Agenda Chasing and Contests Among News Providers

36 Pages Posted: 3 Jul 2013

See all articles by Zsolt Katona

Zsolt Katona

University of California, Berkeley - Haas School of Business

Jonathan A. Knee

Columbia University - Columbia Business School; Evercore Partners Inc.

Miklos Sarvary

Columbia Business School - Marketing

Date Written: Jun 24, 2013

Abstract

We model competition among news providers as a contest where each firm chooses to publish on a topic from a large pool of topics with different prior success probabilities. If a topic is successful, firms that chose to publish on it share a fixed reward. We explore how increased competition (as measured by the number of firms and/or the share-structure of the reward) and the prior distribution of topics affect the diversity of published news. We relate our findings to current trends in news media, characterized by lower barriers to entry and the increased use of sophisticated technologies to identify successful topics from the large amount of, both professional and user-generated content available on the Internet. We show that the contest nature of competition tends to lead to a broader set of published media themes with a higher representation for marginal topics. The breadth of topics increases the more topics follow a "fat-tail'' prior distribution and the more a priori popular topics' success are correlated. It also increases with the number of competing firms but only if the share of the reward in the contest dissipates rapidly. We also explore the effect of asymmetry on competition. First, we assume that some firms have a 'brand', i.e. a capability to attract a loyal audience. We show that branded publishers are more likely to choose topics with high prior success probabilities, while unbranded publishers tend to choose a priori 'unlikely' topics. Second, we assume that some firms have better forecasting capability for the topics' success. Surprisingly, in this case, less informed firms choose topics in a conservative way (i.e. publish topics with the highest prior probabilities). When many firms reporting on the same topic increases the topic's rate of success, marginal topics may emerge but only if the contest is not too competitive and competing firms are neither too few nor too numerous. These findings are related to current trends in the news media industry.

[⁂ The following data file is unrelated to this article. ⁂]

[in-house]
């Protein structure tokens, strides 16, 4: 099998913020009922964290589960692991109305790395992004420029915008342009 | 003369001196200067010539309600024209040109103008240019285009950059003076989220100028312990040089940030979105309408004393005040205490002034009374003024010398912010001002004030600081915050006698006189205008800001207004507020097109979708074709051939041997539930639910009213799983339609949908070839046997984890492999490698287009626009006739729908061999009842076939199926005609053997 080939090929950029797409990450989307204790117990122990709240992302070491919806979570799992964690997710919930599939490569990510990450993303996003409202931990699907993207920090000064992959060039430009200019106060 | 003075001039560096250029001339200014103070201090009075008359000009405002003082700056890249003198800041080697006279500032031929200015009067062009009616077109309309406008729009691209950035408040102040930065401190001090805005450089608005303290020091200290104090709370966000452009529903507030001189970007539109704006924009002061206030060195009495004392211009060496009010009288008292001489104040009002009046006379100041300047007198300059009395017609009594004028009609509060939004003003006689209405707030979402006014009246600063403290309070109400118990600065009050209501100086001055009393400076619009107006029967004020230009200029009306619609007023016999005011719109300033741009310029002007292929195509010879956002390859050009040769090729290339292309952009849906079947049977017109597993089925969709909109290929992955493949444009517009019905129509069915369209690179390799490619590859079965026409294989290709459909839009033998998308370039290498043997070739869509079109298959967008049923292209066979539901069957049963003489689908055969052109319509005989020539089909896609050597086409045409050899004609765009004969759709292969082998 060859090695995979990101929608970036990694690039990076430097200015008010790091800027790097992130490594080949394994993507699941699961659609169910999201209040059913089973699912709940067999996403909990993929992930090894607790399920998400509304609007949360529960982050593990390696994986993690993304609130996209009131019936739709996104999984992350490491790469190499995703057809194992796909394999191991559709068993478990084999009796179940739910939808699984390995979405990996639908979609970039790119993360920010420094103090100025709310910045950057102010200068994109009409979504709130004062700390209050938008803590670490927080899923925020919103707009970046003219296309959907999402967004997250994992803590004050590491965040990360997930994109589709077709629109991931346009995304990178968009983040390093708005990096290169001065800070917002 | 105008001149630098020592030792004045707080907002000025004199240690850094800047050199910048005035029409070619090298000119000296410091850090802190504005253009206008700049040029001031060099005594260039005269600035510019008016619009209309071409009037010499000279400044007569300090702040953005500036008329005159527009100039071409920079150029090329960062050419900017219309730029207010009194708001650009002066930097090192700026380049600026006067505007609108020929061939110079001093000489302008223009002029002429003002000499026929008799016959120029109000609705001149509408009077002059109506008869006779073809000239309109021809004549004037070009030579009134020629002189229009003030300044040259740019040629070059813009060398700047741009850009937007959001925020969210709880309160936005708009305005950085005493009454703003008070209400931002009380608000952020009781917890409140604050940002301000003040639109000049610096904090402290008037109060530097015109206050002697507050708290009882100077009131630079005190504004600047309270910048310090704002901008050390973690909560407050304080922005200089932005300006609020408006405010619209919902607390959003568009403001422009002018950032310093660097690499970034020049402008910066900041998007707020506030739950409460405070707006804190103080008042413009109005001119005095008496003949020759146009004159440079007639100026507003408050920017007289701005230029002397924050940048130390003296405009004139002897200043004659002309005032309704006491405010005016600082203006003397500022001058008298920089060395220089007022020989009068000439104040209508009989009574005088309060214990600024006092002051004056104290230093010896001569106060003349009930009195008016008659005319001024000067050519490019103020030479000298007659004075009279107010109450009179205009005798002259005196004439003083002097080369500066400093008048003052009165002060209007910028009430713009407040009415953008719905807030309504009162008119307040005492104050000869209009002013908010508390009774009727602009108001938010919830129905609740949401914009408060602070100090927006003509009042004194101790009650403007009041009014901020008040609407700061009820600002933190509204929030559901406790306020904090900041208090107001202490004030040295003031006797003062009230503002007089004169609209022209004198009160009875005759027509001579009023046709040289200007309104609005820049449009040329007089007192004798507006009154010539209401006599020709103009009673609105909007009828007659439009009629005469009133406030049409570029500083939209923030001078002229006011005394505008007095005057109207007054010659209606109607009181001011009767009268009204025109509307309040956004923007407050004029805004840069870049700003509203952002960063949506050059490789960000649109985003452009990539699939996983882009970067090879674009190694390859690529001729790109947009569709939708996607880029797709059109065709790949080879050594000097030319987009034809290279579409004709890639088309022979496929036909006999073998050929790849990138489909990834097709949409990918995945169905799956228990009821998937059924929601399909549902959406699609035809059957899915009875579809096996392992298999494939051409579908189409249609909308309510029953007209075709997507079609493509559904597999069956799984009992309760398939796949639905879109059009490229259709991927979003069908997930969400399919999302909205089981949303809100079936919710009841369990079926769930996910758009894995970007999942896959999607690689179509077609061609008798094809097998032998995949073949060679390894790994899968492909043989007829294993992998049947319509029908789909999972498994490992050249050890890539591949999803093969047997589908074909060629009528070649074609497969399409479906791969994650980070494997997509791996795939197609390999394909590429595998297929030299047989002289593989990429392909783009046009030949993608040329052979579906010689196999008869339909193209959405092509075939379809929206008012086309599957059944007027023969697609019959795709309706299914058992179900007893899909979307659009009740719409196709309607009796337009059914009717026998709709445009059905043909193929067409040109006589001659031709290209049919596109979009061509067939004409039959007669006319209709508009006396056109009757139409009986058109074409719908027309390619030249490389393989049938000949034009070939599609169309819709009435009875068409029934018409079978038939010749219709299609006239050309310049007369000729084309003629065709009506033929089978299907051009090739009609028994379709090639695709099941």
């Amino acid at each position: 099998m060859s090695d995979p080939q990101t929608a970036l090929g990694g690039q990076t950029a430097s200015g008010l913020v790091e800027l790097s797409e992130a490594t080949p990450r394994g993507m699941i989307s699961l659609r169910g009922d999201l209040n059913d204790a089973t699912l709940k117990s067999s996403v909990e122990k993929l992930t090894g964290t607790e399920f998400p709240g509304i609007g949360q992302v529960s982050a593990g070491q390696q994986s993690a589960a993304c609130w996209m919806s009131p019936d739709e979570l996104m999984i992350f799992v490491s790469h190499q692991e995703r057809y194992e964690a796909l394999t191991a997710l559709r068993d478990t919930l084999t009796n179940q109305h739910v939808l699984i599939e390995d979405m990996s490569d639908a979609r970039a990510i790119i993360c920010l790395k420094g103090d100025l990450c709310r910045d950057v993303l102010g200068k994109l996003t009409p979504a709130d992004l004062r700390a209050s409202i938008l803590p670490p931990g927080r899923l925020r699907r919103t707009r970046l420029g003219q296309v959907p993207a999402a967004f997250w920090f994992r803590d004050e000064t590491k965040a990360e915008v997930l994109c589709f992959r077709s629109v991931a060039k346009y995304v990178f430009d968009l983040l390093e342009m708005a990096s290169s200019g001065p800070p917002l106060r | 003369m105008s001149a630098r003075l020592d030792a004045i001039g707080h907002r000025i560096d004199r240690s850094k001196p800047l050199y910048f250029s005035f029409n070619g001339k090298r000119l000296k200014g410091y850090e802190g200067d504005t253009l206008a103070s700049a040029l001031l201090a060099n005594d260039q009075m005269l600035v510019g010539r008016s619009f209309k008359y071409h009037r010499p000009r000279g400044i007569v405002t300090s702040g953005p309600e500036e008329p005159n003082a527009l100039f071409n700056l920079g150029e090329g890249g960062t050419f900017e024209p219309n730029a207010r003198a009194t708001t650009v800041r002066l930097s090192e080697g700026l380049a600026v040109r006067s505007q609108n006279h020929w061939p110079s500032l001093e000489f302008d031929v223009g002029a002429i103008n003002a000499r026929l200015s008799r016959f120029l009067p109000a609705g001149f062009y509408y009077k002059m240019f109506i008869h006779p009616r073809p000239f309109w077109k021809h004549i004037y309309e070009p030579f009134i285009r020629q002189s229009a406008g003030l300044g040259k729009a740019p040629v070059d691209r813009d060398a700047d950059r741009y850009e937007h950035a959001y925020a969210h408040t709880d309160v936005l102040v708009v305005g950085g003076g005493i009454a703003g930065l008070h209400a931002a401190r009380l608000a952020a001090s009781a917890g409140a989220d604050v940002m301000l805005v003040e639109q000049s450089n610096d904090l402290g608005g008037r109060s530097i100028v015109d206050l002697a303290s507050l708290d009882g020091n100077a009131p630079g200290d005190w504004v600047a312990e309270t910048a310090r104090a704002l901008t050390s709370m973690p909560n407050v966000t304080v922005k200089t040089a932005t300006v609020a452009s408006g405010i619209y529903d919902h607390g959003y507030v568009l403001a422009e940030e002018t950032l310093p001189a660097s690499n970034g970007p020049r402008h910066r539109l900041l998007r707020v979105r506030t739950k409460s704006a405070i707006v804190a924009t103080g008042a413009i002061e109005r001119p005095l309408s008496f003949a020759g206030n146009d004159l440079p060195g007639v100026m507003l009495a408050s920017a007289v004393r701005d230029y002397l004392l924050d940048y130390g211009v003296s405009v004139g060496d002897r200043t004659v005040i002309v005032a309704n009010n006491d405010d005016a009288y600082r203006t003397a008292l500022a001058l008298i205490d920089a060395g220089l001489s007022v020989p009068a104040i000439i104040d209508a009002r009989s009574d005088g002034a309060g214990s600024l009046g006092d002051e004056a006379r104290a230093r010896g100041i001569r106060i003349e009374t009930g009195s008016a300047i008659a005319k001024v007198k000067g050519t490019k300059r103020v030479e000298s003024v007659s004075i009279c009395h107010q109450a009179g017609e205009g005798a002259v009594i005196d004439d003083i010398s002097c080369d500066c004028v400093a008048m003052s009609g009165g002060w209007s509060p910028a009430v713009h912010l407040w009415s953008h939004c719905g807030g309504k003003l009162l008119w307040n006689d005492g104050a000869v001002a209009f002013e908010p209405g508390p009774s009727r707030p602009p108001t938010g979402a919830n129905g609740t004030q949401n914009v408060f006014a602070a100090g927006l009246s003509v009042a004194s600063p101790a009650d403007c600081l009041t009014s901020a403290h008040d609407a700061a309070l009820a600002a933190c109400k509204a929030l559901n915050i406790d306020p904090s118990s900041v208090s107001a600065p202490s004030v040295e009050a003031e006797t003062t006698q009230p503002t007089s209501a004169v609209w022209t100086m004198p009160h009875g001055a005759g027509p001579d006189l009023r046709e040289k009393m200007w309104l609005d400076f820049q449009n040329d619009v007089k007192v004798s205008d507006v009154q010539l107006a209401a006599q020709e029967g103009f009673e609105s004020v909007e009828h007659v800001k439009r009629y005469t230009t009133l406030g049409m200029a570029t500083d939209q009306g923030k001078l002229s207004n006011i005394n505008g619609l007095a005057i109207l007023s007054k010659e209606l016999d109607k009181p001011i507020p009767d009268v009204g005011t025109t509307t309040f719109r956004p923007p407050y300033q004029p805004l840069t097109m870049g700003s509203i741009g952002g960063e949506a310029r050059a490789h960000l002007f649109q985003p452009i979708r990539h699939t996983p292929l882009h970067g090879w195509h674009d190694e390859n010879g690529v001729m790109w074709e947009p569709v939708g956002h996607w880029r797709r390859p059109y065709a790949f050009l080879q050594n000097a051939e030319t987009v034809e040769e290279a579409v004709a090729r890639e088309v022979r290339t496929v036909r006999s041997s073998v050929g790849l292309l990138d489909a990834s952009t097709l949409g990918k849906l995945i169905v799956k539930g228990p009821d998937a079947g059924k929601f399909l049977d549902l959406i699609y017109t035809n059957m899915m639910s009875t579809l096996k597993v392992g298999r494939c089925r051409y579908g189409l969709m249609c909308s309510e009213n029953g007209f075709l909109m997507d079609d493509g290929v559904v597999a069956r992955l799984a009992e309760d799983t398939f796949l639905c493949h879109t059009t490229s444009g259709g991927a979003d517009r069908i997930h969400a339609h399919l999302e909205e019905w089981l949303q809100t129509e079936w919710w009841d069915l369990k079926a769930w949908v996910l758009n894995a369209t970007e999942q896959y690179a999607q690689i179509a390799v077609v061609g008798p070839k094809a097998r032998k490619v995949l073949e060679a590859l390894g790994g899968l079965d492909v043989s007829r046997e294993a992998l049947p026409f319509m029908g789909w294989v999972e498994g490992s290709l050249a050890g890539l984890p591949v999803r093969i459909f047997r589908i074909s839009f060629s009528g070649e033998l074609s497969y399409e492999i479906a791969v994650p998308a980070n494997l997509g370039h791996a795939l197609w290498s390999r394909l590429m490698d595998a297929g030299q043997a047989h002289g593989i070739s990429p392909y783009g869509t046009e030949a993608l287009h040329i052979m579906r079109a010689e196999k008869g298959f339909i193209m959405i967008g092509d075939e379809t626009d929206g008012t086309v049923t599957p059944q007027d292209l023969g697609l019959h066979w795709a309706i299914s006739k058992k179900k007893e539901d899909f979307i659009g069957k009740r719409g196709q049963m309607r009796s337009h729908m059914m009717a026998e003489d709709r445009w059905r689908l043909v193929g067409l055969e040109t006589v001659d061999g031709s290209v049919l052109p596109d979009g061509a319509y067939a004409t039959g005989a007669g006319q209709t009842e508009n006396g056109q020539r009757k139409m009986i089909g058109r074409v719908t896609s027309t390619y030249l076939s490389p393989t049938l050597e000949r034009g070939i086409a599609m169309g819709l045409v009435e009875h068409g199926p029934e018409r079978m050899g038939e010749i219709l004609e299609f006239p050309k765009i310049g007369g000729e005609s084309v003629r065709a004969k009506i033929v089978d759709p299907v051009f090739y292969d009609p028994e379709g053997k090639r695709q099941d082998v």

Keywords: Agenda Setting, News Industry, Social Media

JEL Classification: C72, l82, M31, P16

Suggested Citation

Katona, Zsolt and Knee, Jonathan A. and Sarvary, Miklos, Agenda Chasing and Contests Among News Providers (Jun 24, 2013). Columbia Business School Research Paper No. 13-49. Available at SSRN: https://ssrn.com/abstract=2288672 or http://dx.doi.org/10.2139/ssrn.2288672

Zsolt Katona (Contact Author)

University of California, Berkeley - Haas School of Business ( email )

545 Student Services Building, #1900
2220 Piedmont Avenue
Berkeley, CA 94720
United States

Jonathan A. Knee

Columbia University - Columbia Business School ( email )

3022 Broadway
New York, NY 10027
United States

Evercore Partners Inc. ( email )

55 E. 52nd St.,
New York, NY 10055
United States

Miklos Sarvary

Columbia Business School - Marketing ( email )

New York, NY 10027
United States

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